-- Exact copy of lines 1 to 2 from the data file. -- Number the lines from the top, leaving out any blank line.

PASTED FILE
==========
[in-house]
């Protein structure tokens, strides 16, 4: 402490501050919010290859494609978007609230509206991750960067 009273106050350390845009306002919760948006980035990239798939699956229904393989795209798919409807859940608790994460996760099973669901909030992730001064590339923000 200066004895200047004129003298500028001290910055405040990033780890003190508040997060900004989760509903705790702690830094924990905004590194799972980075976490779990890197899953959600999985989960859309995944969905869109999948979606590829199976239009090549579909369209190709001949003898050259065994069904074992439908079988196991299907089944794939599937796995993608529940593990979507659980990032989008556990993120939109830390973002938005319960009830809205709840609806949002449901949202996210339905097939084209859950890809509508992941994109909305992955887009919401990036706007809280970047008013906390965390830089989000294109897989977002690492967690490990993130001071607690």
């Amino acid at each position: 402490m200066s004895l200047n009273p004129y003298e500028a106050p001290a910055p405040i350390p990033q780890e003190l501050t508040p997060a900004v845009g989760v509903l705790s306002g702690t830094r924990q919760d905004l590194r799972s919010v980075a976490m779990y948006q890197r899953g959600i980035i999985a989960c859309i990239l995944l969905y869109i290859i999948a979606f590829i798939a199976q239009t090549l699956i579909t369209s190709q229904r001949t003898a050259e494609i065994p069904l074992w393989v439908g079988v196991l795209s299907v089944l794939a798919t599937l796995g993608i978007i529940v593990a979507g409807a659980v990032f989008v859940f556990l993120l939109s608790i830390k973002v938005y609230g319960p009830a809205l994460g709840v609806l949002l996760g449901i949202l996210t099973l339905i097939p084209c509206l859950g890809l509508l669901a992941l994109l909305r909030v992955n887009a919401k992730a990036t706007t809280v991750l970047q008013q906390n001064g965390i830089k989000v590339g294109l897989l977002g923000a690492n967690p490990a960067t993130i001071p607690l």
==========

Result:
[in-house]
């Protein structure tokens, strides 16, 4: 402490501050919010290859494609978007609230509206991750960067 009273106050350390845009306002919760948006980035990239798939699956229904393989795209798919409807859940608790994460996760099973669901909030992730001064590339923000 200066004895200047004129003298500028001290910055405040990033780890003190508040997060900004989760509903705790702690830094924990905004590194799972980075976490779990890197899953959600999985989960859309995944969905869109999948979606590829199976239009090549579909369209190709001949003898050259065994069904074992439908079988196991299907089944794939599937796995993608529940593990979507659980990032989008556990993120939109830390973002938005319960009830809205709840609806949002449901949202996210339905097939084209859950890809509508992941994109909305992955887009919401990036706007809280970047008013906390965390830089989000294109897989977002690492967690490990993130001071607690």